Turning Back to the Land


Movements of reform and renewal have to begin where the people are. What does this mean in practice, and how might it impact you?


Lord, You have shown me love beyond a price and a grace I treasure. May my life be a thank-offering to You.


2 Chronicles 30:1-31:1


Consider:  “The vitality of the church in every age depends on those who hear and affirm God’s call to holy living and who make that pursuit the principal agenda for their lives, whether they achieve it or not” (Bruce Larson, 1925-2008). This is a way in which renewal can come.

Think Further: 

Hezekiah came to the throne in Jerusalem a few years after the northern kingdom of Samaria had been overrun by the armies of Assyria. Hoshea, the last king of Israel, attempted the dangerous game of riding two imperial horses at once, accepting the authority of Assyria, while secretly negotiating with Egypt (2 Kings 17:1-6). Israel paid a high price for his incompetence. Hezekiah sent invitations to “all Israel” (1) to attend a Passover in Jerusalem, so including the dispirited remnant in the shattered northern kingdom. The moving appeal to “return to the Lord, the God of Abraham, Isaac and Israel” was combined with the promise that he will comfort those who have “escaped from the hand of the kings of Assyria” (6). The letter was largely scorned and ridiculed, but some people responded positively and made their pilgrimage to the Temple.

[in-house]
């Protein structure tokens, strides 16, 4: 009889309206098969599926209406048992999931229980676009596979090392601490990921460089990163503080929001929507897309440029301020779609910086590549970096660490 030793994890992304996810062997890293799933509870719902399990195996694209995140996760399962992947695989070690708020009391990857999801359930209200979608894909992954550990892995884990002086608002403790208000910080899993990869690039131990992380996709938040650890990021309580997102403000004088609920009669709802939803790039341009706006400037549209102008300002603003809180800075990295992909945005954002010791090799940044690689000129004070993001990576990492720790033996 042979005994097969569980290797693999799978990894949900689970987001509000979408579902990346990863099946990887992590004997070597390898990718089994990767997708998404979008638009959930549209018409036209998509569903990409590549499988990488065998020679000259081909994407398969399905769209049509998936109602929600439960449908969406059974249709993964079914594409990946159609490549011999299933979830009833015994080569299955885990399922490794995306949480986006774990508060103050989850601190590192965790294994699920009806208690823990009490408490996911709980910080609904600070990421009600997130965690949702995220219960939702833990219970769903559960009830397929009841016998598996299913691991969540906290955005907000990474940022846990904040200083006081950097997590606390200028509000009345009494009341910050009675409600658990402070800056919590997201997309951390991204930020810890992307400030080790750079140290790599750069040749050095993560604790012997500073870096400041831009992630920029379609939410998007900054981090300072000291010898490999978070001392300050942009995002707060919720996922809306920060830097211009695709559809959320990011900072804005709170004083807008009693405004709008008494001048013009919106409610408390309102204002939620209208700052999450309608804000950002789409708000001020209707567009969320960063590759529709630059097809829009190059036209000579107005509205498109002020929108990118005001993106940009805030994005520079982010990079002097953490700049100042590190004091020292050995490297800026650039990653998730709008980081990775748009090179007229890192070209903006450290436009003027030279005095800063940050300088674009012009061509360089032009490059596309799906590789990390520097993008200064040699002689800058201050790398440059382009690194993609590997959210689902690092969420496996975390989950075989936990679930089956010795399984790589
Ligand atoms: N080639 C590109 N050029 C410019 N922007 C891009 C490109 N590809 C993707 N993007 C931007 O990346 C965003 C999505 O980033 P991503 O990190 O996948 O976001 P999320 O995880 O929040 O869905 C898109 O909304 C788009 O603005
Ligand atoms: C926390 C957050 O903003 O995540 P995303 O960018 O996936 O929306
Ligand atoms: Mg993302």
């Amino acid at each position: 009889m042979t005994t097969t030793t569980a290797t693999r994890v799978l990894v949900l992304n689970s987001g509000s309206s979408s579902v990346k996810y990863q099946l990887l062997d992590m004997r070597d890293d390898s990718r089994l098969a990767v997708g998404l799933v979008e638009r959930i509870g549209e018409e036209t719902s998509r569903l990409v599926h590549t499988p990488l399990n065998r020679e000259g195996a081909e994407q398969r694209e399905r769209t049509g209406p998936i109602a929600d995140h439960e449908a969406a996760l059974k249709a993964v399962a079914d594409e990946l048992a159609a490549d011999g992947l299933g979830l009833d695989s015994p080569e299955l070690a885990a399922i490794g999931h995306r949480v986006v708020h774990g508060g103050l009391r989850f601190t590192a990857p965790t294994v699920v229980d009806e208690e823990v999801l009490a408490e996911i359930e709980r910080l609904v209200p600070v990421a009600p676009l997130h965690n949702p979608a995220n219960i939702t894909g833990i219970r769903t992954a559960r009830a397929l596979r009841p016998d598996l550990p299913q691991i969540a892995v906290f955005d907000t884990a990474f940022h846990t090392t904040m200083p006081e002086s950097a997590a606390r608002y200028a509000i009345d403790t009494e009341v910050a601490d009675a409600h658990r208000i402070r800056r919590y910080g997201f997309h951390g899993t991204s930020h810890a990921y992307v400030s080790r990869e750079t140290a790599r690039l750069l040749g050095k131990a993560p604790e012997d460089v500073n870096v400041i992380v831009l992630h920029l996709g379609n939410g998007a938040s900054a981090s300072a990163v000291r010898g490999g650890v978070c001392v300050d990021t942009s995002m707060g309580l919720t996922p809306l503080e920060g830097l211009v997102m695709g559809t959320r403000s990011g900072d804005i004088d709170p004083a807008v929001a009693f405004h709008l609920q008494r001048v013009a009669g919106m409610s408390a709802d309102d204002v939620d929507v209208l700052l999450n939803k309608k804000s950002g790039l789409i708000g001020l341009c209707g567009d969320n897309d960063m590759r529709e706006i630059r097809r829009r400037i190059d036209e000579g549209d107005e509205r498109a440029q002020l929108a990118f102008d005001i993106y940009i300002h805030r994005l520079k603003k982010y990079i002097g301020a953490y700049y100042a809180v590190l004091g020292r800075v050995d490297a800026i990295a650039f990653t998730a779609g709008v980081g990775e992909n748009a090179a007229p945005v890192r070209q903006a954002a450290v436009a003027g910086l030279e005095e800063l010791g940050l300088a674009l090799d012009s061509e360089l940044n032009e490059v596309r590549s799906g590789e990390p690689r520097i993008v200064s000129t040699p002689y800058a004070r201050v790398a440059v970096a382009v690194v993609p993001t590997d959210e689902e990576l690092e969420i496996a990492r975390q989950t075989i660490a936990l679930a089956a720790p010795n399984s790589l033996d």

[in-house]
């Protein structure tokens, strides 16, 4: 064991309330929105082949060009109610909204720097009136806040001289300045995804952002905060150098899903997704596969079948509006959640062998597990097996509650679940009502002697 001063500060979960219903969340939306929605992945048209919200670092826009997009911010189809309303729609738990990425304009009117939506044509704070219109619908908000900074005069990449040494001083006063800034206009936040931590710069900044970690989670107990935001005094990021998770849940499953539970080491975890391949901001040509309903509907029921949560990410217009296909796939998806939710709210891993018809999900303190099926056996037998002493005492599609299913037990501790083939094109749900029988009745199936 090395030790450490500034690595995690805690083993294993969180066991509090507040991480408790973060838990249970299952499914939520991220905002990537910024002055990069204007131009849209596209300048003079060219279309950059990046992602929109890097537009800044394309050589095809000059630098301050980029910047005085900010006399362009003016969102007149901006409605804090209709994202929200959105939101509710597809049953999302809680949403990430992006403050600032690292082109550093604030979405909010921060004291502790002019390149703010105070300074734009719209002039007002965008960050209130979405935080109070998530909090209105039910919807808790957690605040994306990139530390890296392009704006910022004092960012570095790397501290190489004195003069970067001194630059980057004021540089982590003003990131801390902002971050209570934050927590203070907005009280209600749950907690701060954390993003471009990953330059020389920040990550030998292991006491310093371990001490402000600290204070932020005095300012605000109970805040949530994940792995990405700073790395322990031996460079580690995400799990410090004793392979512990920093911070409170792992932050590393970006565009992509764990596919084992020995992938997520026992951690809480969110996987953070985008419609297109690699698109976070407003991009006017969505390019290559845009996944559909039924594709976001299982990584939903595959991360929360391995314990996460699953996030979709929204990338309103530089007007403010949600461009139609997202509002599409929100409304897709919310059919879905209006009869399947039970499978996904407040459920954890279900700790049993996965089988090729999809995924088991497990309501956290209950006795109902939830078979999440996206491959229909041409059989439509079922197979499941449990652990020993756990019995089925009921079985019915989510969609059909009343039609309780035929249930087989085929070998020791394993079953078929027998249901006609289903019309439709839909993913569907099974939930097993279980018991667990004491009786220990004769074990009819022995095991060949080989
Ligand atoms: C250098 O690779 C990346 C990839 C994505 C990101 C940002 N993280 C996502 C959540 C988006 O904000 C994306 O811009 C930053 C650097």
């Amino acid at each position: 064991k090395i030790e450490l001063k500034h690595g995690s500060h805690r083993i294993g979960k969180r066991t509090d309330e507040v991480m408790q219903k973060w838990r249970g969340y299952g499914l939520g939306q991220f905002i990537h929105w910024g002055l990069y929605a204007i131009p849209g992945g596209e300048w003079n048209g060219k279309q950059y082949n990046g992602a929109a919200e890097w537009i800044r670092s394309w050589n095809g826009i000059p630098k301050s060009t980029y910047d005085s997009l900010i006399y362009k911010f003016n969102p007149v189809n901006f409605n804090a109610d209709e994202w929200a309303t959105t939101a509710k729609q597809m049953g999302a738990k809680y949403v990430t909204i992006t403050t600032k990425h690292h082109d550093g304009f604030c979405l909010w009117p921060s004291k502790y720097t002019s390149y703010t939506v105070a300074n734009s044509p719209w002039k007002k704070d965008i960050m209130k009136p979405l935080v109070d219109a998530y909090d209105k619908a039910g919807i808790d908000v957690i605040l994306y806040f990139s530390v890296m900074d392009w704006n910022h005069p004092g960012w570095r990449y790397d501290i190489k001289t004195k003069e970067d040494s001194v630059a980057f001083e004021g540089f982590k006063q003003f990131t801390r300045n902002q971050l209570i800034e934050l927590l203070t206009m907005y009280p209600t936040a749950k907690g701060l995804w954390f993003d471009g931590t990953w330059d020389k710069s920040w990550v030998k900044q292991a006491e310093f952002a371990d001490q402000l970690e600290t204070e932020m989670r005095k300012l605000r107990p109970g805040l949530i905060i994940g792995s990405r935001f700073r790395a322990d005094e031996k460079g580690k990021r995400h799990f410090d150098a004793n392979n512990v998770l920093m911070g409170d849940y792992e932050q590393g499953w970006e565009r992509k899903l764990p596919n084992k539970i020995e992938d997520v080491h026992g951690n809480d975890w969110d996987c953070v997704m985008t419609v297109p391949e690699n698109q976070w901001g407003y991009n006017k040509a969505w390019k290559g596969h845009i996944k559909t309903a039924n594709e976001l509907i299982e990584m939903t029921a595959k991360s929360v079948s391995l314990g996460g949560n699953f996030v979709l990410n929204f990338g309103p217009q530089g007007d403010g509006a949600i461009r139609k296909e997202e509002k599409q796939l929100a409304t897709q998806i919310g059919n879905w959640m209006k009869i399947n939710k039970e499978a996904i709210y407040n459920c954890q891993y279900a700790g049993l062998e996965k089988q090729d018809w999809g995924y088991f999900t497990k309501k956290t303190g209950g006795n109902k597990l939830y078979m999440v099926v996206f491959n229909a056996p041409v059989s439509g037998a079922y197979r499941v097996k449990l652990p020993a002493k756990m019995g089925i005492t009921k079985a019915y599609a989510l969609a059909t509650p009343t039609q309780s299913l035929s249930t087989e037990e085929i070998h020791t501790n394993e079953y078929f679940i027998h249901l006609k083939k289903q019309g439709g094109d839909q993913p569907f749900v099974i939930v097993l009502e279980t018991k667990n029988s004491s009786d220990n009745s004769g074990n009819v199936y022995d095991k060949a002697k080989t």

Hezekiah had inherited a situation in which Judah was under the yoke of Assyria and his predecessors had conceded imperial demands, including the erection of a pagan altar within the Temple itself. However, Hezekiah’s arrival on the scene coincided with trouble for the new ruler, Sargon, in the mountains of northern Mesopotamia, offering a window of opportunity for a reform movement. Although the chronicler describes the reinstated worship in the Temple as comparable with that in the days of David and Solomon (26), he notes that perfection in strictly legal terms was impossible because many of those present had forgotten the requirements of worship laid down in the Law. Hezekiah (who may well reflect the theology of Isaiah here) says that it is enough that in such disjointed times people are seeking God with their hearts (18-19). Movements of reform and renewal have to begin where people are, and if God heard the prayers of this mixed multitude it seems that people can belong to the community of faith while at very different stages in their spiritual journey.


Movements of reform and renewal have to begin where people are. What might that mean in practice? How does this impact you?


Lord, renew Your church and begin with me.

Holy Living
Dr. Gene A. Getz
Parkview Christian Church
The Tough Path
The Lord’s Great Power
Dr. Charles Stanley
Encountering God Through Prayer
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